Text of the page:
10 Common Spiders in Kentucky (Pictures)

Kentucky is home to many species of spider, only three of which are venomous. Even the venomous keep to themselves and only pose a threat when provoked or surprised. Spiders can seem a little creepy, but they are crucial in controlling the insect population in Kentucky. This article highlights some of the most common spiders in the state.

10 Common spiders in Kentucky

1. Southern and Northern Black Widow

Northern Black Widow Spider
Northern Black Widow | image by Judy Gallagher via Flickr | CC BY 2.0

Scientific Name: Latrodectus mactans & Latrodectus variolus

Kentucky is home to two different species of black widow spiders. Both species’ shiny, black females often kill and eat the males after mating. This habit is how these spiders earned their name, “widow.”

Southern black widows are also known for the orange or red hourglass-shaped marking on the underside of their abdomen. Northern black widows have the same red markings on the bottom of the abdomen, but instead of being connected, the two parts of the hourglass are separated.

The males of both species lack this marking, but they still have red or white markings on the tops of their abdomens. In Kentucky, you can find Southern and Northern black widows in the quiet corners of barns, sheds, and garages.

They have also been known to inhabit sewer drains and other damp, dark places. The female’s bite is venomous to humans, can be painful, and cause serious medical issues.

2. Brown Recluse

Brown Recluse
Brown Recluse | image by Mike Keeling via Flickr | CC BY-ND 2.0

Scientific Name: Loxosceles reclusa

These dark grayish or yellowish brown spiders are another venomous spider species in Kentucky. Their bite can cause nerve and tissue damage in the most severe cases.

Luckily, brown recluses are shy and not typically aggressive. They can be found in undisturbed areas like closets and cabinets and are most active at night.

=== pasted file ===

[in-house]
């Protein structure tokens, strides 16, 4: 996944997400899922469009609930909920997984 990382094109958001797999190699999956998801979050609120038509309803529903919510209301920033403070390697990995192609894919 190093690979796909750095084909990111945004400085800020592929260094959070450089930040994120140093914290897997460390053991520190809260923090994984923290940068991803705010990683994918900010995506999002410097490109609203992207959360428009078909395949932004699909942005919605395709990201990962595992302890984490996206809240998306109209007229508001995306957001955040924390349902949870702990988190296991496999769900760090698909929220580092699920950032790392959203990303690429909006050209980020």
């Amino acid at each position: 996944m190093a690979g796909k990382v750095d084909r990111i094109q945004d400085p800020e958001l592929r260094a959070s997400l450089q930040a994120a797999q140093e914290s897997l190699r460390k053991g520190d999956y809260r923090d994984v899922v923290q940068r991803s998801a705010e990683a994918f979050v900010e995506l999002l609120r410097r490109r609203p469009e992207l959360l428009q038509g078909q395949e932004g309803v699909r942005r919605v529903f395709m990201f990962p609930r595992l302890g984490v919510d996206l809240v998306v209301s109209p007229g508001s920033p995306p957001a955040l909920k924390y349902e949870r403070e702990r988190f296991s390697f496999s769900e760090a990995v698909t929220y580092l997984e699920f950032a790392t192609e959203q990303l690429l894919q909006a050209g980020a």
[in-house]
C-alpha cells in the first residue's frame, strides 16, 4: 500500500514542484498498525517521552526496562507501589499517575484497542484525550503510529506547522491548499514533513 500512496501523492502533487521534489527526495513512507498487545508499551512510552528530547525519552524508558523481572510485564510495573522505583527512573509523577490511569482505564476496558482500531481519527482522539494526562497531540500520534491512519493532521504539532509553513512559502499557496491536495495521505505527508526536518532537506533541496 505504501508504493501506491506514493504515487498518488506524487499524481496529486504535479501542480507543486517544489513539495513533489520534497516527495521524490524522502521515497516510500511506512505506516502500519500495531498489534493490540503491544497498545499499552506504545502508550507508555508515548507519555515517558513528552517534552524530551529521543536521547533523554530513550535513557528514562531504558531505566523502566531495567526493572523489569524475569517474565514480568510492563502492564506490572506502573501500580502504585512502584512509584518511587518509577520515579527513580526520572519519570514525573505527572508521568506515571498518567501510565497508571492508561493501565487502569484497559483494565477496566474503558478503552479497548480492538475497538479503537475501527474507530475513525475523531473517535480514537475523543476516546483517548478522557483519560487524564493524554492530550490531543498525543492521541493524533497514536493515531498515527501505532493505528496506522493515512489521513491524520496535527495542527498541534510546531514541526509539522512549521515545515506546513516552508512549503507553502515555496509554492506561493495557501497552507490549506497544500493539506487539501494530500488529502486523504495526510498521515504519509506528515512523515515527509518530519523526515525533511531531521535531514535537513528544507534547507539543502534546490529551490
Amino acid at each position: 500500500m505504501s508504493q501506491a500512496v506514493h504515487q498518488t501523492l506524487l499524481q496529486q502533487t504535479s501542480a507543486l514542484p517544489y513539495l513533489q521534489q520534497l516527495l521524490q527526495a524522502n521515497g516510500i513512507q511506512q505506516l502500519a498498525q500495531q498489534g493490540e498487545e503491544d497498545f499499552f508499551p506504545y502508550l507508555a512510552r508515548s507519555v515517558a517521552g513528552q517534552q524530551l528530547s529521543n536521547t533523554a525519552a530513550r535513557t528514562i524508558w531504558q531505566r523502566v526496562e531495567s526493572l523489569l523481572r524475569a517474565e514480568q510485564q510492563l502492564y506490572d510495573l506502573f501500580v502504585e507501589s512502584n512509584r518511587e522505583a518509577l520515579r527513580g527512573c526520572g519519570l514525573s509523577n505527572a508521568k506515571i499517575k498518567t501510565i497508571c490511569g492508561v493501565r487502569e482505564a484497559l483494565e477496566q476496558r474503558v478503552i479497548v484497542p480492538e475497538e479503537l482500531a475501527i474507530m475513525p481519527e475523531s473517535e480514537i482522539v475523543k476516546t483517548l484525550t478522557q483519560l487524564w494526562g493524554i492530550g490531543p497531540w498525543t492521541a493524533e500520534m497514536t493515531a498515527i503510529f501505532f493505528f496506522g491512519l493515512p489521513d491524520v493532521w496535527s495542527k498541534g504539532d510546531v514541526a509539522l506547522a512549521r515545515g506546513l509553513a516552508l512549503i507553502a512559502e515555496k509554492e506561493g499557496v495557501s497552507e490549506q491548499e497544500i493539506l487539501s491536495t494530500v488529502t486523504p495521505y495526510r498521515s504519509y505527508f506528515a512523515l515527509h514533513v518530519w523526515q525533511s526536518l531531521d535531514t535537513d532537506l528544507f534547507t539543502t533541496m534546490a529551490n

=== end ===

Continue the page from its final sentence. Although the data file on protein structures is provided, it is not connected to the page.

3. Yellow Garden Spider

Black and Yellow Garden Spider
Black and yellow garden spider | image by James St. John via Flickr | CC BY 2.0

Scientific Name: Argiope aurantia

This large arachnid is commonly found in sunny areas with plants and backyard gardens in Kentucky. The females can grow up to a little over an inch in length and are black with bright yellow patterns. The brown males are smaller with more muted yellow markings.

4. Bold Jumping Spider

Bold Jumping Spider on a leaf
Bold Jumping Spider on a leaf | image by glennberry via iNaturalist

Scientific Name: Phidippus audax

The bold jumping spider is a tiny arachnid most commonly found outdoors in Kentucky. The bold jumping spider is black with white markings on its abdomen and legs. Jumping spiders do not use webs to catch their prey.

Instead, as the name suggests, the bold jumping spider pounces on its prey to catch it. They can jump across distances of up to six inches and move very erratically.

5. Tan Jumping Spider

Tan Jumping Spider
Tan Jumping Spider | image by B Smith via Flickr | CC BY 2.0

Scientific Name: Platycryptus undatus

The tan jumping spider is a tiny, furry arachnid with large eyes that wrap around its head, allowing excellent peripheral vision. They typically range from tan to brown to help them camouflage in their outdoor environments. Like other jumping spiders, this species doesn’t build webs.